Fortunately, the pampered Narache is not my first character.  I had Samarya, who is going to be a Woodworker, craft the new guy some pikes.  Lyriana produced some jewelry, a mastercrafted ranged slot item, and all of the spells (including a few key mastercrafts) for the trek to 20.  I was aiming Narache himself at the Armorer profession, so I powered him through the crafting tutorial and promptly crafted a full set of Defiler-appropriate chain armor.  I also picked up my first AA to acquire the dog, who serves as a reasonable off-tank and DPS.  Though a more DPS-oriented class would be even more impressive in that setup, suddenly DPS was no longer an issue. 

Overall, I like the flavor of the Defiler as a caster class.  The pet is an effective addition without requiring micromanagement or making the actual character feel like their job is to provide support for an NPC.  If attacked by multiple mobs, I can make a point of attacking a different foe from the one the wolf has chosen, relying on group-wide cures or damage wards to heal us both.  Maybe it won't scale well into the higher levels, especially if I'm unable or unwilling to keep twinking it out in the best gear.  Then again, quest content doesn't take any huge jumps in difficulty until Kunark, and level 68 would make this far and away my most successful EQ2 alt to date. 

Most of all, I think it's unfortunate that a relatively unique class, which is actually well-desired in groups besides, is hamstrung by being given low DPS in the name of "balance".  Unlike the melee healers, this type of character doesn't get to just add most of its possible to DPS for free while simultaneously healing (remember, in EQ2 you can autoattack at no penalty between casting, including casting heals).  I don't know who exactly wins by having the classes balanced in this way, but people who are missing out on the Defiler because of the bad solo reputation are clearly losing out.

Tuesday, July 6, 2010

Independence Bonus Weekend And The Role of the AA

When the July 4th holiday in the US falls on or adjacent to a weekend, you can count on two things:
- Lots of offline plans (e.g. painting our dining room, which is now yellow, while not painting the dog, who remains non-yellow despite her mischievous curiosity)
- Bonus experience in games like EQ2 and DDO

The difference between this and previous EQ2 bonuses is that this time, I'm actually at both the level and the trade cap on my main.  Typically, I use this sort of time to grind away at tradeskills on my alts, but that seemed relatively pointless since my army covers all of the gear and spell-crafting trades up to levels that are substantially higher than my highest alt. 

So, I decided instead to simply use the time "normally". 

Regular activities, bonus rewards
I've never paid much attention to bonus AAXP, but this weekend convinces me that I should.  Lyriana gained 8 AA, hitting 184 (significant because I can now respec without having to juggle trees to keep the TSO endlines) from some routine questing, a few misc dungeon runs with the guild, and a PUG that made it as far as the second named in DB (which was as far as I needed to go for the epic weapon questline update anyway).

I can start to see a bit of why long-time players, especially the more group oriented ones, are frustrated with the way that the EQ2 AA system works out.  I've been 90 for a bit, and did most of my leveling via quests, and I'm still 66 AA from the maximum AA cap.  Zippy bonus weekend gains are great, but they also call attention to the fact that I can expect a greatly diminished rate of advancement going forward as I chew through one-time bonuses for quests and the first pass through each dungeon.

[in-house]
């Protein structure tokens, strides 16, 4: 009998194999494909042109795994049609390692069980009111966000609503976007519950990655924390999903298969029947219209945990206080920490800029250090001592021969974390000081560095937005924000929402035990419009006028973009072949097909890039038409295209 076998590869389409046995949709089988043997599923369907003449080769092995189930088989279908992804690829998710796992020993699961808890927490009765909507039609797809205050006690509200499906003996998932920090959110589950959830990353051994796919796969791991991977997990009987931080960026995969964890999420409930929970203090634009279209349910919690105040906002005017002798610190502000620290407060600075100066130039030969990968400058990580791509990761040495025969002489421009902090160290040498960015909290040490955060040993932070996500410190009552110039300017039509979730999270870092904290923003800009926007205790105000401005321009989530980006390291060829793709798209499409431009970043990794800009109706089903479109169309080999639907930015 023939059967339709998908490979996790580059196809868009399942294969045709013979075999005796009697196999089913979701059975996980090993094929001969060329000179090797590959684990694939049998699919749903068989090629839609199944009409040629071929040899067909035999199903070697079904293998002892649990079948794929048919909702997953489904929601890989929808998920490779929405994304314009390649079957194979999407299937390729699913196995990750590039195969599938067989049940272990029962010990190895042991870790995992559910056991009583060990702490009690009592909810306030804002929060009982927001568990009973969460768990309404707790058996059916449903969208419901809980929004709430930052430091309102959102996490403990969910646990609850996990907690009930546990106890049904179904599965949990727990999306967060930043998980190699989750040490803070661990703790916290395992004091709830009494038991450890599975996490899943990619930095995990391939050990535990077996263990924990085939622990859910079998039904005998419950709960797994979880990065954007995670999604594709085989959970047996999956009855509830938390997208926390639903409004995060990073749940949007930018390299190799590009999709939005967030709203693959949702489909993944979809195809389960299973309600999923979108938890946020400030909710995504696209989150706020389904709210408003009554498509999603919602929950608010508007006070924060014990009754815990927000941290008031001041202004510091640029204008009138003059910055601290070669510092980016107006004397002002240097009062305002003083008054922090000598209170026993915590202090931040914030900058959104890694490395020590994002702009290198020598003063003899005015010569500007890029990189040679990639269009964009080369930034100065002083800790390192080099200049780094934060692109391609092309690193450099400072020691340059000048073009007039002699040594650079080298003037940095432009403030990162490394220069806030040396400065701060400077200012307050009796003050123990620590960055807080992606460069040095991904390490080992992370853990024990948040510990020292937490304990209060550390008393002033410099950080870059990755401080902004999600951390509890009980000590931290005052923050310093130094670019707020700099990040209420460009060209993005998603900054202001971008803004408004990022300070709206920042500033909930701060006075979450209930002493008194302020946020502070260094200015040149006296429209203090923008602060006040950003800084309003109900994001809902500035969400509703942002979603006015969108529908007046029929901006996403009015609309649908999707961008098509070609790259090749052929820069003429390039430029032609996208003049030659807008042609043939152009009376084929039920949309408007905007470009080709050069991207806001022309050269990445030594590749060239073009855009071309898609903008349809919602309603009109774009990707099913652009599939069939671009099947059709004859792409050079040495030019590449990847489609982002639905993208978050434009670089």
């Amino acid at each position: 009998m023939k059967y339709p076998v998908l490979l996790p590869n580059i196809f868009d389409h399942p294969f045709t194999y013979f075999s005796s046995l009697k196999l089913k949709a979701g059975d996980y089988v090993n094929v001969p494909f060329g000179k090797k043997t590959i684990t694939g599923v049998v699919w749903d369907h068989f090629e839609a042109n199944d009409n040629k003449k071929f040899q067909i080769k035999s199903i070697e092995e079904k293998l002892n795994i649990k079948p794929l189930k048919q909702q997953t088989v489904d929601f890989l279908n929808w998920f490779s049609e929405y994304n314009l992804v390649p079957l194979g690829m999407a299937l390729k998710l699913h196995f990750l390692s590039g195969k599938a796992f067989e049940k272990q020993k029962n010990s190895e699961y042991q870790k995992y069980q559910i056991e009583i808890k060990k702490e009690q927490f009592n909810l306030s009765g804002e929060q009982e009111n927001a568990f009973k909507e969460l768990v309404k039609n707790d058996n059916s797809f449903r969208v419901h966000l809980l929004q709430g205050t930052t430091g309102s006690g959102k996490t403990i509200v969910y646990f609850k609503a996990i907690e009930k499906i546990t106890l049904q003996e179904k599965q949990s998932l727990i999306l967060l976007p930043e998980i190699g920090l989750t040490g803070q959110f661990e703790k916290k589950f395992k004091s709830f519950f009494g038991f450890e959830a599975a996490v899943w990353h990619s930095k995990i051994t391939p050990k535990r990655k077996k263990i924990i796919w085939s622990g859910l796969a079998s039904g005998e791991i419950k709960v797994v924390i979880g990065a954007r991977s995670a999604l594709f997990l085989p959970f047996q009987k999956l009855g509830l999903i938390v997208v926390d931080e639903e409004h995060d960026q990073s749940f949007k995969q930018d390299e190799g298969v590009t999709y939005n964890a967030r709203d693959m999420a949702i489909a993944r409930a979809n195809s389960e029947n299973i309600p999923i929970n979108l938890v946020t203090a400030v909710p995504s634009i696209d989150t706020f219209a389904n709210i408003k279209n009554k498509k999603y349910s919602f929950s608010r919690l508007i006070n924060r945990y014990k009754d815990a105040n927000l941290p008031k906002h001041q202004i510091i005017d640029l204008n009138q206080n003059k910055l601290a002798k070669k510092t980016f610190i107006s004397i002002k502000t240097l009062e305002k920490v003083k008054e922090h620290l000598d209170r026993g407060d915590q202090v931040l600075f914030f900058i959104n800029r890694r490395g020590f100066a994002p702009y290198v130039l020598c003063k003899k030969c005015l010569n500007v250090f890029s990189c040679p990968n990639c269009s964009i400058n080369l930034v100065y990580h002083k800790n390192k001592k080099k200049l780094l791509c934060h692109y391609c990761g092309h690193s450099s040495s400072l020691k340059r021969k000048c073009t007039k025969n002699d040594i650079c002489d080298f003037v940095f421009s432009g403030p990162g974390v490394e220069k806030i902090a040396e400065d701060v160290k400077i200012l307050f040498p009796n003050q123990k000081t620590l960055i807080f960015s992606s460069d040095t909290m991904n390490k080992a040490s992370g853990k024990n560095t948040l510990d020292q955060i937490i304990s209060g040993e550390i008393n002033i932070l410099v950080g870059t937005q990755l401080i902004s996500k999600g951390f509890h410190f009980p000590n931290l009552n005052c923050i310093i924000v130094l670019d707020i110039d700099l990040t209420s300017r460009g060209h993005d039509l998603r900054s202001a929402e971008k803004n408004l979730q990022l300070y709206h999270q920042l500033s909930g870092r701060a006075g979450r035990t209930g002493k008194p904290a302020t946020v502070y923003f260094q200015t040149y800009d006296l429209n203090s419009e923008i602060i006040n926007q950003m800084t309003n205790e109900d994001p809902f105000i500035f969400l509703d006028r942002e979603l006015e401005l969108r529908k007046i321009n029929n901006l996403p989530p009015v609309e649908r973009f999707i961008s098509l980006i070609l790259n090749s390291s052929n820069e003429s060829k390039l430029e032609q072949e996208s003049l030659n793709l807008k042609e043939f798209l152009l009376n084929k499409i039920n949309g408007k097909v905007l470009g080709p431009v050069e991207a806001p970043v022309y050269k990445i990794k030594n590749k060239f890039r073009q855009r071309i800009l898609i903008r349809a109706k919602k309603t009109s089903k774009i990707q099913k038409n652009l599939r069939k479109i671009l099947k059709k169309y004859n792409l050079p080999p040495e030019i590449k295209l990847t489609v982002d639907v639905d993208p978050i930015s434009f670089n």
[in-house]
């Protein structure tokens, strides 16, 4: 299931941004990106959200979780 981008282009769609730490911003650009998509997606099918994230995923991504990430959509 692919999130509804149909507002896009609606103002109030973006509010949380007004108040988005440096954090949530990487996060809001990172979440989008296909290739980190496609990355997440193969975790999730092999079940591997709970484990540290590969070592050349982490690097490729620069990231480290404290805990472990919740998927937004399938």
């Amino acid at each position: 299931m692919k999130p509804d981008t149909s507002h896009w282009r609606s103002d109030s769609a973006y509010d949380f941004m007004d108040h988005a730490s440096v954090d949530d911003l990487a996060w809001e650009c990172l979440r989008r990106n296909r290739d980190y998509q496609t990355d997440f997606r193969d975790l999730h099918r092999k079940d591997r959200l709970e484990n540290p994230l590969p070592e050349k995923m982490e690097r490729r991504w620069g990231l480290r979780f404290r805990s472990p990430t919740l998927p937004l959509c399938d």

Then again, the sad part is that I can see the remaining places to spend my points, and I don't see anything on the list that will really change the game.  The 250 AA sound like a lot, but every tree has its useless branches.  With a fair amount of room to go, I already have the most significant abilities.  Each additional AA ding will take proportionally longer, while adding less and less power until I'm left with just about everything that I would actually want.  It would be nice if the way you build your AA's had a greater effect on your character, but I'm guessing that they're having a hard enough time finding niches for 24 subclasses without giving each one two or more AA spec variations to play with. 

World of Warcraft's forthcoming expansion was originally going to include a "Path of the Titans" alternate advancement system, which was axed before the beta to some degree of outcry.  Seeing how this type of mechanic is playing out in EQ2 today, I'm not convinced that WoW is missing out. 

Thursday, July 1, 2010

Canada Day Resolutions For 2010

It's Canada Day, when PVD traditionally honours the home and native land of Stargrace, the guys from LOTRO Reporter, and the moose that was promised to us by Ghostcrawler with a look back at the old New Year's Resolutions.

How have my goals from January worked out, and what am I expecting for the rest of the year?

Pre-Cataclysm WoW
1. Get Greenraven, my Horde Warrior, to level 80 and complete some key questlines that may not survive the Cataclysm (notably the Nagrand Thrall/Garrosh story and the Wrathgate).
2. Try to kill Malygos on my mage, to complete the Champion of the Frozen Wastes title.
3. Check out the pre-Cataclysm world events.

Step 1 is well underway, as Greenraven has moved from level 65 to level 77 and completed the Wrathgate. I still plan to hit 80 so I can solo the group portions of the Thrall/Nagrand storyline, and I will of course check out the pre-Cataclysm world events. Malygos may or may not happen, basically, he will have to come up as the weekly raid boss on a week when I happen to be subscribed to WoW so that I can attempt to PUG him.